Imagine being serenaded to sleep by wolves howling in the distance as you snuggle up in your cozy log cabin. In the morning, you wake up to a fresh dusting of snow and a cluster of bison ambling past your window. This scenario is more than just a daydream for winter guests at the Lamar Buffalo Ranch.
The historic Lamar Buffalo Ranch Field Campus, located in the Lamar Valley surrounded by mountains and far from other development, serves as home base for the Yellowstone Forever Institute’s in-depth Field Seminars.
Yellowstone Forever’s Field Campus Manager Katie Roloson, who lives at the ranch in the wintertime, says the facility is spectacular year-round but has some special qualities in the winter that enchant visitors.
“The winter is much quieter since there are significantly fewer people visiting the park, and in the winter only one program at a time uses the ranch. When you stay here you feel like your group has a special piece of paradise all to itself.”
The location, of course, is the biggest draw. “People love waking up in this extraordinary setting and getting outside for early morning wildlife-watching or photography without having to get up really early to drive out to the Lamar Valley,” says Roloson.
Groups stay out for programs most of the day, then return to the ranch for dinner and an evening activity. “After that people tend to cozy up in their cabins for an early bedtime because most classes start early,” says Roloson.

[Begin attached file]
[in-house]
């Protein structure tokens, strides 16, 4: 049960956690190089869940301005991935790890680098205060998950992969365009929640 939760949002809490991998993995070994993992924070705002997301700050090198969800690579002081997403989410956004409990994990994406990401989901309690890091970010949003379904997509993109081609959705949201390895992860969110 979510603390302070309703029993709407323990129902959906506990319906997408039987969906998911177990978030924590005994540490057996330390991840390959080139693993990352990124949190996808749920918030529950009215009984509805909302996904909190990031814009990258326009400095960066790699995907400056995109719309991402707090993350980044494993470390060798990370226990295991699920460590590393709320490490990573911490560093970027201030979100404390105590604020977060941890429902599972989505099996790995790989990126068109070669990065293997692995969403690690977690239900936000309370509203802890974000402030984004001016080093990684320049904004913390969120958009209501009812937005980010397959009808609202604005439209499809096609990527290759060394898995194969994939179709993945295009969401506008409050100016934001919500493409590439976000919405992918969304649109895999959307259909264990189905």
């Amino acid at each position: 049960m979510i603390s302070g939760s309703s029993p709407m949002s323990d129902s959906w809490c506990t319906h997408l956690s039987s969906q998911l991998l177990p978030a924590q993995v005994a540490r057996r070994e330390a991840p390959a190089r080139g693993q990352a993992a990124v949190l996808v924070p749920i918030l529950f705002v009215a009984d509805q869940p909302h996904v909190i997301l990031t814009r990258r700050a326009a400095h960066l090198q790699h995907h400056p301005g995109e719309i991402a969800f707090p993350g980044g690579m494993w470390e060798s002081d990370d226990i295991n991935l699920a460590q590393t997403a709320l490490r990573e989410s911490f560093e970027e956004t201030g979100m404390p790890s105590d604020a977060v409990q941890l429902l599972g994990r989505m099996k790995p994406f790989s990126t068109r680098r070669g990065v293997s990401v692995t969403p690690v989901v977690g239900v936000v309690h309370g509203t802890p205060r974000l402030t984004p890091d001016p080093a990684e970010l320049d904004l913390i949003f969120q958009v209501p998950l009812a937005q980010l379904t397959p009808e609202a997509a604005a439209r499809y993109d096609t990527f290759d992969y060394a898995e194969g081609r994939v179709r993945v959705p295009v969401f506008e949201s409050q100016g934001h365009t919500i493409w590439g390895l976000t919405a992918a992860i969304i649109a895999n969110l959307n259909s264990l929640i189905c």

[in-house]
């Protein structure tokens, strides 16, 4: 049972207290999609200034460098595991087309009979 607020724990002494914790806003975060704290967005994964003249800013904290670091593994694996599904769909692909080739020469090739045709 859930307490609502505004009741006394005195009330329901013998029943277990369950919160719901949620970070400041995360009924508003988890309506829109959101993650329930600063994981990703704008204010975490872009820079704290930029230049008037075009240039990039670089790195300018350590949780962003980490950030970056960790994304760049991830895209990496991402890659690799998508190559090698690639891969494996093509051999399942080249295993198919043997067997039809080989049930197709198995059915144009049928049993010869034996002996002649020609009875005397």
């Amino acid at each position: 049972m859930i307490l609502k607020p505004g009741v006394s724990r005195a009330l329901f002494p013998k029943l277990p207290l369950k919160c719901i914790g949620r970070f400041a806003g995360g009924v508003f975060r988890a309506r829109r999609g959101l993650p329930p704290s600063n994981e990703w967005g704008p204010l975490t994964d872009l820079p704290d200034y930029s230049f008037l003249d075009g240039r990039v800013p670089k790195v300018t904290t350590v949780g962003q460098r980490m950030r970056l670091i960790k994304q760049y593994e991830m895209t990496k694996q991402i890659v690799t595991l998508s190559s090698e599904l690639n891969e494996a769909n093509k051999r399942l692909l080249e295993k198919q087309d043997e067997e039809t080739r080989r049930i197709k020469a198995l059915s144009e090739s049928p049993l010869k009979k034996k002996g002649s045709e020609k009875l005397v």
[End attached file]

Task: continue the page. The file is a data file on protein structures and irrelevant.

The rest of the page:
“The bunkhouse is open for anyone who wants to be social. You’ll usually find several people there sipping a beverage, chatting, or playing a board game. We go through a lot of hot chocolate in the winter.”
While the ranch offers comfortable lodging in its wilderness setting, the “off-the-grid” facility offers a different experience than staying at a hotel. The buildings are heated by propane, but walks between the cabins, bunkhouse, and bathhouse require warm clothing and boots, as temperatures in the Lamar regularly drop below zero. Also, there’s no Internet service; cabins have no electrical outlets; and there’s no cell phone reception in the Lamar Valley. Guests at the ranch have the rare opportunity to leave their worries behind and unplug—literally.
Humans aren’t the only species that visit the ranch. Roloson says one of the best aspects of staying there in winter is the variety of wildlife, which can frequently be observed right from the comfort of the bunkhouse.
“Many animals move to lower elevations in the winter so we’ll see more wildlife near the ranch like elk, bison, wolves, coyotes, and foxes.” says Roloson. “It’s not unusual to hear wolves howling in the evening. We don’t often catch a glimpse of them right on the ranch property, but we will sometimes wake up in the morning and see wolf tracks through campus so we know they paid a visit.”
This article was originally published in the Winter 2019 issue of Yellowstone Quarterly.